It is easy to tell who is really prioritizing the protection of phone users from crime and who is merely posturing. Malaysia demonstrated the difference last week when multiple telcos simultaneously imposed blocks on the sending and receiving of any person-to-person SMS message that includes a link to a website. It is still possible for businesses to send application-to-person SMS messages that contain URLs but these will also be banned soon. The blocks mean Malaysians will be protected from smishing, the use of SMS messages to direct the unwary towards phishing websites that steal logon credentials or other personal data by appearing to belong to a government agency or legitimate business.
The new blocks went live on May 2 and were implemented by four Malaysian telcos: Celcom, Digi, Maxis and U-Mobile. The telcos were obeying a directive from the country’s comms regulator, the Malaysian Communications and Multimedia Commission (MCMC), that was announced on April 1. Deputy Minister of Communications and Digital, Teo Nie Ching, explained that the purpose of the filters was to protect consumers from fraud.
Malaysia is not alone in clamping down on the sending of URLs via electronic communications. The Nation reports that members of the Thai Bankers’ Association (TBA) will no longer provide links in messages sent by SMS or email. 16 Thai banks have committed to the new anti-fraud protocol.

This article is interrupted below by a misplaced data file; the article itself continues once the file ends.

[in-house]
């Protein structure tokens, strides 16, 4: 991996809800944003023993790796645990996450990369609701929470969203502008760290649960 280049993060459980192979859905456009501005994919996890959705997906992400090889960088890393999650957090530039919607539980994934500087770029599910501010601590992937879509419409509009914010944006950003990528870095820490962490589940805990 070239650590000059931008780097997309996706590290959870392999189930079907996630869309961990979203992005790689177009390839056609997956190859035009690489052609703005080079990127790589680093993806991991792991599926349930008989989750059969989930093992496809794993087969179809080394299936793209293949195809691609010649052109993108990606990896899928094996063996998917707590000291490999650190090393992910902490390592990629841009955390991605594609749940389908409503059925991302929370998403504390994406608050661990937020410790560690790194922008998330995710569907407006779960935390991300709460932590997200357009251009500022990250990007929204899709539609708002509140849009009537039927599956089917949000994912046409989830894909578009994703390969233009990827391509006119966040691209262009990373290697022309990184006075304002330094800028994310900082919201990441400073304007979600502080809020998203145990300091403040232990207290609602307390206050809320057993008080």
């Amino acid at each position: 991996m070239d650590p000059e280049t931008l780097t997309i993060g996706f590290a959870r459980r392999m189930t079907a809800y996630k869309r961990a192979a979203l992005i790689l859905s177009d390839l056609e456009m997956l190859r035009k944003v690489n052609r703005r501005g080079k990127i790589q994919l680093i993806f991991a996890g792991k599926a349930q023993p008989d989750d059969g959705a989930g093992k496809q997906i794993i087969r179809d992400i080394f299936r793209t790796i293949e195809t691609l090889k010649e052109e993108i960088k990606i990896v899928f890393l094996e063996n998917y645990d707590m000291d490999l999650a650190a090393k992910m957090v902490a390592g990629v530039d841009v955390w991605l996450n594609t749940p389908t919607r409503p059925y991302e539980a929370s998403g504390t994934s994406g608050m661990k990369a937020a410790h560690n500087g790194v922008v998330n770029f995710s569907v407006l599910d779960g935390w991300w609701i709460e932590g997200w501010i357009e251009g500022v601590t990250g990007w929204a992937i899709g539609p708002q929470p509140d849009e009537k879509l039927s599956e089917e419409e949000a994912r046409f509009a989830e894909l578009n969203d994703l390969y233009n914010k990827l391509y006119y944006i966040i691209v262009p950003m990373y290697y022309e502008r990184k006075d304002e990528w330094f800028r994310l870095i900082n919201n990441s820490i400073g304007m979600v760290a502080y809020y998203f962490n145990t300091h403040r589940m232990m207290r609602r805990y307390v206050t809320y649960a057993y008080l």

Various governments and regulators around the world are talking tough about online fraud, smishing and robotexting. But the operative word is that they are talking tough whilst taking little effective action. Some are currently searching for wonder technologies that will supposedly discriminate between good communications and bad communications. This is a sop to businesses and government agencies who are reluctant to give up the convenience of sending messages with links in them. But their convenience is of trivial importance compared to the harm being done to ordinary people by fraudsters.
Instead of wasting time on the hunt for wonder technologies we should be acting decisively to stop the hemorrhaging of cash to organized crime. The zero trust philosophy adopted by Malaysia is the correct approach because it delivers comprehensive protection today, not at some uncertain point in the future. Developers of wonder technologies want to allow crime to remain rampant so they can treat the real world like a laboratory, much as technology companies always have. This allows them to collate vast amounts of data and learn from their mistakes. The problem is that real people will suffer in the meantime, and the stress and suffering caused by crime is no mere data point to them. If wonder technologies based on AI and digital signatures can be perfected then we can always roll back the blocks later on. In the meantime, I hope other countries follow the example set by Malaysia.